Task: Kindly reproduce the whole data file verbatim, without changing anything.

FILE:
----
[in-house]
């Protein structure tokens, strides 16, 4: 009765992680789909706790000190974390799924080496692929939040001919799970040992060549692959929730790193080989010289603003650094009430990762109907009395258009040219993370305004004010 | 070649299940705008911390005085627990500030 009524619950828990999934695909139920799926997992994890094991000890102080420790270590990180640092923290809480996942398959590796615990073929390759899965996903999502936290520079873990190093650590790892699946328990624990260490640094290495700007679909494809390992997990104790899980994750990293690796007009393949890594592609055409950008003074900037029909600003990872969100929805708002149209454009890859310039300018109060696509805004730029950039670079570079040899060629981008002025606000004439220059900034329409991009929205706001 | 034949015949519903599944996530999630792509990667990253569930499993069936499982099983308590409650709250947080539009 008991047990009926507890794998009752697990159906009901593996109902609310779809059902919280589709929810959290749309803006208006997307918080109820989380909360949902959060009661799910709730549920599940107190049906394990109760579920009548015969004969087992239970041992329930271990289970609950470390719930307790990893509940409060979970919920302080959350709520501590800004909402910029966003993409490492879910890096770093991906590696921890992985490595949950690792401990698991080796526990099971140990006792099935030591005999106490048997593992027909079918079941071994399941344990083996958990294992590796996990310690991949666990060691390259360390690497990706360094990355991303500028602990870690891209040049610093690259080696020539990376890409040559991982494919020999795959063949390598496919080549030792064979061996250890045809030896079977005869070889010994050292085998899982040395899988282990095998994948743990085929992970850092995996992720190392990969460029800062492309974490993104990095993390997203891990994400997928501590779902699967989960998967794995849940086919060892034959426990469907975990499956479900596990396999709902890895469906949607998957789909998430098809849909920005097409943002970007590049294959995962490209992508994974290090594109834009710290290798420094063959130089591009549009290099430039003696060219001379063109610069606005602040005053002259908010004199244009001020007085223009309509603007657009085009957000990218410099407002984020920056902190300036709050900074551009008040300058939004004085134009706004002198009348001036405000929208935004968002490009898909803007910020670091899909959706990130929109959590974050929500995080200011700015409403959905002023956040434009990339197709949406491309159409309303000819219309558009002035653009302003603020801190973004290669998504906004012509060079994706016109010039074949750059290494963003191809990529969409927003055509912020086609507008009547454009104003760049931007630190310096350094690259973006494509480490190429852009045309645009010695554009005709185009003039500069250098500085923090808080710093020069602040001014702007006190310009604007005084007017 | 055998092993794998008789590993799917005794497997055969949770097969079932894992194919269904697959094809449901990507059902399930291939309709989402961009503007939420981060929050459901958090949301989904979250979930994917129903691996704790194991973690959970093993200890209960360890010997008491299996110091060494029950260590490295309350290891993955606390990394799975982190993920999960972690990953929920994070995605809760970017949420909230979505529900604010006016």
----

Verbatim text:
[in-house]
């Protein structure tokens, strides 16, 4: 009765992680789909706790000190974390799924080496692929939040001919799970040992060549692959929730790193080989010289603003650094009430990762109907009395258009040219993370305004004010 | 070649299940705008911390005085627990500030 009524619950828990999934695909139920799926997992994890094991000890102080420790270590990180640092923290809480996942398959590796615990073929390759899965996903999502936290520079873990190093650590790892699946328990624990260490640094290495700007679909494809390992997990104790899980994750990293690796007009393949890594592609055409950008003074900037029909600003990872969100929805708002149209454009890859310039300018109060696509805004730029950039670079570079040899060629981008002025606000004439220059900034329409991009929205706001 | 034949015949519903599944996530999630792509990667990253569930499993069936499982099983308590409650709250947080539009 008991047990009926507890794998009752697990159906009901593996109902609310779809059902919280589709929810959290749309803006208006997307918080109820989380909360949902959060009661799910709730549920599940107190049906394990109760579920009548015969004969087992239970041992329930271990289970609950470390719930307790990893509940409060979970919920302080959350709520501590800004909402910029966003993409490492879910890096770093991906590696921890992985490595949950690792401990698991080796526990099971140990006792099935030591005999106490048997593992027909079918079941071994399941344990083996958990294992590796996990310690991949666990060691390259360390690497990706360094990355991303500028602990870690891209040049610093690259080696020539990376890409040559991982494919020999795959063949390598496919080549030792064979061996250890045809030896079977005869070889010994050292085998899982040395899988282990095998994948743990085929992970850092995996992720190392990969460029800062492309974490993104990095993390997203891990994400997928501590779902699967989960998967794995849940086919060892034959426990469907975990499956479900596990396999709902890895469906949607998957789909998430098809849909920005097409943002970007590049294959995962490209992508994974290090594109834009710290290798420094063959130089591009549009290099430039003696060219001379063109610069606005602040005053002259908010004199244009001020007085223009309509603007657009085009957000990218410099407002984020920056902190300036709050900074551009008040300058939004004085134009706004002198009348001036405000929208935004968002490009898909803007910020670091899909959706990130929109959590974050929500995080200011700015409403959905002023956040434009990339197709949406491309159409309303000819219309558009002035653009302003603020801190973004290669998504906004012509060079994706016109010039074949750059290494963003191809990529969409927003055509912020086609507008009547454009104003760049931007630190310096350094690259973006494509480490190429852009045309645009010695554009005709185009003039500069250098500085923090808080710093020069602040001014702007006190310009604007005084007017 | 055998092993794998008789590993799917005794497997055969949770097969079932894992194919269904697959094809449901990507059902399930291939309709989402961009503007939420981060929050459901958090949301989904979250979930994917129903691996704790194991973690959970093993200890209960360890010997008491299996110091060494029950260590490295309350290891993955606390990394799975982190993920999960972690990953929920994070995605809760970017949420909230979505529900604010006016």